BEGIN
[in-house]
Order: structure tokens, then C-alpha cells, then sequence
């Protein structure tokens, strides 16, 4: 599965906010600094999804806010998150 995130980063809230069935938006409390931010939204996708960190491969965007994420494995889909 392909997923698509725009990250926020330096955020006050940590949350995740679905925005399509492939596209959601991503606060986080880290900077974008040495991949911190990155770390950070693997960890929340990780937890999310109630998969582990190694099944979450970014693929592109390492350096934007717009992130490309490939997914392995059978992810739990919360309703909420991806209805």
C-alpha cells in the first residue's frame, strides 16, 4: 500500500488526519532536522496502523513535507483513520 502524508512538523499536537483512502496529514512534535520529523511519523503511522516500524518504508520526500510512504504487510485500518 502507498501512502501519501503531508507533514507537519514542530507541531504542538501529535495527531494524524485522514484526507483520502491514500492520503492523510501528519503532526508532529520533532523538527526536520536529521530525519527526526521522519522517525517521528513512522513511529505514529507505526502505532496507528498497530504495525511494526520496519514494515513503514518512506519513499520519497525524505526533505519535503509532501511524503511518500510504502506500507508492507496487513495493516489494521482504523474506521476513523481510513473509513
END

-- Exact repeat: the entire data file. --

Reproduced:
[in-house]
Order: structure tokens, then C-alpha cells, then sequence
């Protein structure tokens, strides 16, 4: 599965906010600094999804806010998150 995130980063809230069935938006409390931010939204996708960190491969965007994420494995889909 392909997923698509725009990250926020330096955020006050940590949350995740679905925005399509492939596209959601991503606060986080880290900077974008040495991949911190990155770390950070693997960890929340990780937890999310109630998969582990190694099944979450970014693929592109390492350096934007717009992130490309490939997914392995059978992810739990919360309703909420991806209805």
C-alpha cells in the first residue's frame, strides 16, 4: 500500500488526519532536522496502523513535507483513520 502524508512538523499536537483512502496529514512534535520529523511519523503511522516500524518504508520526500510512504504487510485500518 502507498501512502501519501503531508507533514507537519514542530507541531504542538501529535495527531494524524485522514484526507483520502491514500492520503492523510501528519503532526508532529520533532523538527526536520536529521530525519527526526521522519522517525517521528513512522513511529505514529507505526502505532496507528498497530504495525511494526520496519514494515513503514518512506519513499520519497525524505526533505519535503509532501511524503511518500510504502506500507508492507496487513495493516489494521482504523474506521476513523481510513473509513